To say that CFExpress Type B cards have not redefined digital media over the past two years would be an understatement. Many people like to move large photo and video files from the card to the PC for work in much less time than in the past, but more importantly, the in-camera capabilities of the CFExpress B card are impressive. They allow us to get photos that were simply not available before. They took amateur photographers like me to the next step and...well...the results were clear.
The phenomenon started two years ago with the release of Canon's EOS R5 mirrorless camera, with countless photo and video enthusiasts giving up the R5 they had to get. It sold out immediately worldwide and angered many because Canon couldn't keep up with demand for over a year. It all comes down to the fact that the R5 takes the CFExpress Type B card it deserves, enabling faster in-camera data transfer and opening up digital media for higher photo frame rates and video.
On the bench today, we have Acer's newest CFExpress Type B memory card, the CFE100, and our sample is 512GB in size. The 1600MB/s read and 1200MB/s write specs and 8K markings are printed on the front of the card, leading us to believe this card is capable of 8K recording. This means it has good sustained write performance, although this doesn't seem to be indicated anywhere. Designed and manufactured by BIWIN Technologies for Acer, this card is also listed as backward compatible with XQD, anti-static, X-ray, magnetic and UV resistant.
The Acer CFE100 will be available in 128, 256 and 512GB capacities with MSRPs of $130, $270 and $460, however, we have yet to see availability. Check Amazon for release updates . What we're sure about is whether this card can achieve sustained write results of at least 400 MB/s for higher video recording capabilities; this is of course the new VPG400 standard set by the SD Association.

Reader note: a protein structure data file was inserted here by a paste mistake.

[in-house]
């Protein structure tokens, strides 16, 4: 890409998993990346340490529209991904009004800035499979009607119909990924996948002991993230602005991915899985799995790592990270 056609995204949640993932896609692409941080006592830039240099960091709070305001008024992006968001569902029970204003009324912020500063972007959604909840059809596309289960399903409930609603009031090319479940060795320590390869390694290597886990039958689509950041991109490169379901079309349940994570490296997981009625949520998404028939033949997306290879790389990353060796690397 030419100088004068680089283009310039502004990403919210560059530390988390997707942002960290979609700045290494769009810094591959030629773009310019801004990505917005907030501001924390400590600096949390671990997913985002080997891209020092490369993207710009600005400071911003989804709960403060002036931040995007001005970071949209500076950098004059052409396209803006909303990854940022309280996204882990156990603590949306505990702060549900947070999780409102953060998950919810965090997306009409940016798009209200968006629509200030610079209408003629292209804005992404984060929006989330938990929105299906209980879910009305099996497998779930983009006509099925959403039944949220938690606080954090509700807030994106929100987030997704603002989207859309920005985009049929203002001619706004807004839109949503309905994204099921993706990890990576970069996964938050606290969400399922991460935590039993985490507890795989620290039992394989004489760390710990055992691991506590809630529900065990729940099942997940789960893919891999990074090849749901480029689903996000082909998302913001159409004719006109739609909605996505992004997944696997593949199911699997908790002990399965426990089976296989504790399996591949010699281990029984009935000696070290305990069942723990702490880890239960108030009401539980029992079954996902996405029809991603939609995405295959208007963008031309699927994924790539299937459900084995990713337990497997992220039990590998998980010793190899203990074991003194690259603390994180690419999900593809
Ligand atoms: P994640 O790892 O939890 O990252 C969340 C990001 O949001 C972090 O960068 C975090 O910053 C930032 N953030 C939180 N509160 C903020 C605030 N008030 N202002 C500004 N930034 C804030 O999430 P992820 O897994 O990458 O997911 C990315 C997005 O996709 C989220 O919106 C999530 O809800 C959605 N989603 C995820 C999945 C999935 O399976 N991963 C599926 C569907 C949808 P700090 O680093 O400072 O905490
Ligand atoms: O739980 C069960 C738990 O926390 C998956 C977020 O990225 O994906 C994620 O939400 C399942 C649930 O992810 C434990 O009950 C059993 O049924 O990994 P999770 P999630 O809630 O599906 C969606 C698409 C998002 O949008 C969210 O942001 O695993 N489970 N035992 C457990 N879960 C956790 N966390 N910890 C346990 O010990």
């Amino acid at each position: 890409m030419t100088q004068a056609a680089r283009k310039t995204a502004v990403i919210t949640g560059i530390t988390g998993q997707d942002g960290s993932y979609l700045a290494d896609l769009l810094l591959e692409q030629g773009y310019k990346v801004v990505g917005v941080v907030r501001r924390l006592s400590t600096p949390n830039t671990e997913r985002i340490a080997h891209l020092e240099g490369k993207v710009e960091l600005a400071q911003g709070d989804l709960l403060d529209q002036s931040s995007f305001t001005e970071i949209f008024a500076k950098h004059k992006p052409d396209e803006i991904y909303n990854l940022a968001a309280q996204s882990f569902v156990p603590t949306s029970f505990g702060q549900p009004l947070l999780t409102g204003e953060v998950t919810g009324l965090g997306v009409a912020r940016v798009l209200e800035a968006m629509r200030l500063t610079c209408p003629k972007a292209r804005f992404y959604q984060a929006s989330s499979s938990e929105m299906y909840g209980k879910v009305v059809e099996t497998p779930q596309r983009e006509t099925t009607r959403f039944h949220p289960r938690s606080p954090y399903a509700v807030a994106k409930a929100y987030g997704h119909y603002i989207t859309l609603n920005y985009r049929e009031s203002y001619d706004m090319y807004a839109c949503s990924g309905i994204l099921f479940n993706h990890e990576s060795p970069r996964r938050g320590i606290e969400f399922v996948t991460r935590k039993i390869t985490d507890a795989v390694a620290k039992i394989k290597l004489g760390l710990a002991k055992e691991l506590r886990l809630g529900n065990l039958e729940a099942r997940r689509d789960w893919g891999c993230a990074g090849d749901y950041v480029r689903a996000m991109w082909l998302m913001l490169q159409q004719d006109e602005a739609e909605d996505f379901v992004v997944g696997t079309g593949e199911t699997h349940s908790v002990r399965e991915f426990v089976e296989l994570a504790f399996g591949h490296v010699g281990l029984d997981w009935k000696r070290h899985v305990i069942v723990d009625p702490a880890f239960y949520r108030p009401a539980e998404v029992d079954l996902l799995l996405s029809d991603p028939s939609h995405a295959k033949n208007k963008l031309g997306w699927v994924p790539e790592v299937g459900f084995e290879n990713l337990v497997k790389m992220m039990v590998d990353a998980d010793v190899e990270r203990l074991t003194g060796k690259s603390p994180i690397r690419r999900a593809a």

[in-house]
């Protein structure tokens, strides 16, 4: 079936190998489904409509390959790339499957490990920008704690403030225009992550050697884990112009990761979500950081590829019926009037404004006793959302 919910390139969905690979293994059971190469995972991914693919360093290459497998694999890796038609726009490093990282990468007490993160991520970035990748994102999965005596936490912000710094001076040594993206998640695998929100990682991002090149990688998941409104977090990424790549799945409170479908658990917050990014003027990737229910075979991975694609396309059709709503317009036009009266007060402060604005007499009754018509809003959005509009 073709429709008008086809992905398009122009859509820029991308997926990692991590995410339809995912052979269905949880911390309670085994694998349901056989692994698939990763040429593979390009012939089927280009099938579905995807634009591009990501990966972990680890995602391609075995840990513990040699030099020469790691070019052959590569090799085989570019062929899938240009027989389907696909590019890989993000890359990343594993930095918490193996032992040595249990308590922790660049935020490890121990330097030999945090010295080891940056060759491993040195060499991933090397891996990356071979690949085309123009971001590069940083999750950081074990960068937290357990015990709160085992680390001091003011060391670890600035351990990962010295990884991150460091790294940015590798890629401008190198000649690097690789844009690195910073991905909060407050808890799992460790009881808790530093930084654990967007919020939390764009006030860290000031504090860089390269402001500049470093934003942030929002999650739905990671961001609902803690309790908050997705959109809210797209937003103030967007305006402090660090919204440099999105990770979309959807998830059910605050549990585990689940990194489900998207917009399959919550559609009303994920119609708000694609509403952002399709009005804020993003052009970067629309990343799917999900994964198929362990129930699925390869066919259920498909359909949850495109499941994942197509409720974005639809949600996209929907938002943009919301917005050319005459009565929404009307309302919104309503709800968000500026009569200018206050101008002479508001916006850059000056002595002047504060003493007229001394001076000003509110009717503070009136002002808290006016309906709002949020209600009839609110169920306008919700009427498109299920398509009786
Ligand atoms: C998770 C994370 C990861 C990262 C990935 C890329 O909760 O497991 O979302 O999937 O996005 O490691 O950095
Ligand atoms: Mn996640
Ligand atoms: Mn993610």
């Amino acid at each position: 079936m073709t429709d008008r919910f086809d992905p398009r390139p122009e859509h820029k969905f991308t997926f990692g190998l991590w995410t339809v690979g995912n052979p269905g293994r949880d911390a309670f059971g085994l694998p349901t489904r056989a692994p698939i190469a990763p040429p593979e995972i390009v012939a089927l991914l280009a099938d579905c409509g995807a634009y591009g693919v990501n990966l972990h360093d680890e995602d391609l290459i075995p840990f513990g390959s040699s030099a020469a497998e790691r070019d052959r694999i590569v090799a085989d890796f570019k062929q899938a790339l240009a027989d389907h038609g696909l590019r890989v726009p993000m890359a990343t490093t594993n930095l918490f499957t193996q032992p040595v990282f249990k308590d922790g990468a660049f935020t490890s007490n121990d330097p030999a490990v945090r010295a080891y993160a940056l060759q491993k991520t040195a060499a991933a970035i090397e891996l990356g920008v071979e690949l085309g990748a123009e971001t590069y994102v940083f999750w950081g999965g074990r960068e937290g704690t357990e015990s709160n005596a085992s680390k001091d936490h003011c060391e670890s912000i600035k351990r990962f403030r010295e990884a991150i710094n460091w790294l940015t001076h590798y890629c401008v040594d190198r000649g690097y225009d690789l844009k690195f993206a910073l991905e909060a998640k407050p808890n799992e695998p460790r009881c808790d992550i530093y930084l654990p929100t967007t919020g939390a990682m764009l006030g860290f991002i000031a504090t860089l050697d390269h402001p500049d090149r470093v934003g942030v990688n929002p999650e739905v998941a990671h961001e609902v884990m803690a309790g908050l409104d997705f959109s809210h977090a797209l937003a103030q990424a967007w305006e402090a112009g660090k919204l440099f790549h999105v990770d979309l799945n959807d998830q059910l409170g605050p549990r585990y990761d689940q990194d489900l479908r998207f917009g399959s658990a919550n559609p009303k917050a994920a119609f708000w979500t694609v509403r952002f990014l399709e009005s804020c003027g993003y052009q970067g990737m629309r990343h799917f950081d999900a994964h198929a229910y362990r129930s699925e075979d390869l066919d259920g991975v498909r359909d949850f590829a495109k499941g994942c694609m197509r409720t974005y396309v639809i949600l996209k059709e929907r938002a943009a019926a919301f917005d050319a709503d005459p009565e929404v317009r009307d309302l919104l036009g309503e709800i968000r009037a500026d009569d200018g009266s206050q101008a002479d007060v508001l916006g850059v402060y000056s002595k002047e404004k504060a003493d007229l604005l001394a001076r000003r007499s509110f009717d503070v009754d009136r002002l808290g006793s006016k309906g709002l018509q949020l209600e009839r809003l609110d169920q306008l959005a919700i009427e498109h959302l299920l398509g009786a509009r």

TSSDR Test Bench and Protocol
TSSDR's CFExpress card tests vary slightly depending on whether we're looking at consumer or enterprise storage media. For our Acer CFE100 Type B card test today, we aimed to test in a system that has been optimized using our SSD optimization guide .
For this test bench, CPU C-States, Enhanced Intel SpeedStep Technology (EIST), and Intel Speedshift (P-States) have not been disabled. As you'll see below, the system also hits 5.1GHz in its XMP 2 profile, with memory running at full speed.
The components of this test bench are detailed below. All hardware is linked to purchases and product sales with a single click of a single item.
Intel Z690 PCIE 5.0 Components
Corsair 5000X RGB White Tempered Glass Case
ASRock Z690 Phantom Gaming PG Velocita Gen 5
Intel 12th Gen Core i9-12900K
Corsair Hydro Series H150i Capellix White
Corsair RM850x 80Plus White
ZOTAC GeForce RTX 3080 Trinity White
Corsair Dominator Platinum RGB DDR5-5200 64GB
Sabrent Rocket 4 Plus Gen 4 4TB NVMe SSD
Corsair K70 RGB Mk. 2 SE White Gaming
Corsair M65 RGB Elite FPS Gaming
Samsung 34" 1440p WQHD Ultra Wide Gaming
The software analyzed today is typical of many of our reviews, including Crystal Disk Info, ATTO Disk Benchmark, Crystal Disk Mark, Anvil's Storage Utilities, AJA, TxBench, and Sustained Disk Transfer, Temperature, and True Data Transfer Rate tests. The software we have chosen allows each to build on the last and provide validation for the results already obtained.
For our testing today, we'll be relying on the PCIe 3.0 x4 CFExpress reader shown here that Lexar created for us some time ago. As confirmation, we always test with multiple readers we have on hand, as well as ThunderBolt 3 and newer USB 3.2 2×2 specs. There should be no difference between these devices, as CFExpress top speeds are well below the threshold for all readers (and our AIC Gen 3 reader), whether they're Thunderbolt 3/4 or USB 3.2 2x2 with a threshold of 2.8GB/s , the maximum speed is 2GB/s.
Additionally, Acer has provided a compatibility list of the cameras they've tested so far.
Crystal disk information version. 8.11.2 X64
Crystal Disk Info is an excellent tool for displaying storage device characteristics and health. It shows everything, including the temperature, the number of hours the device has been powered on, and even notifies you of the device's firmware.
When publishing this Crystal DiskInfo result, our practice was to determine the highest recorded temperature achieved in our test scenario. Compared to other temperatures we've tested, 60°C is actually a decent temperature.
ATTO disk baseline version. 4.01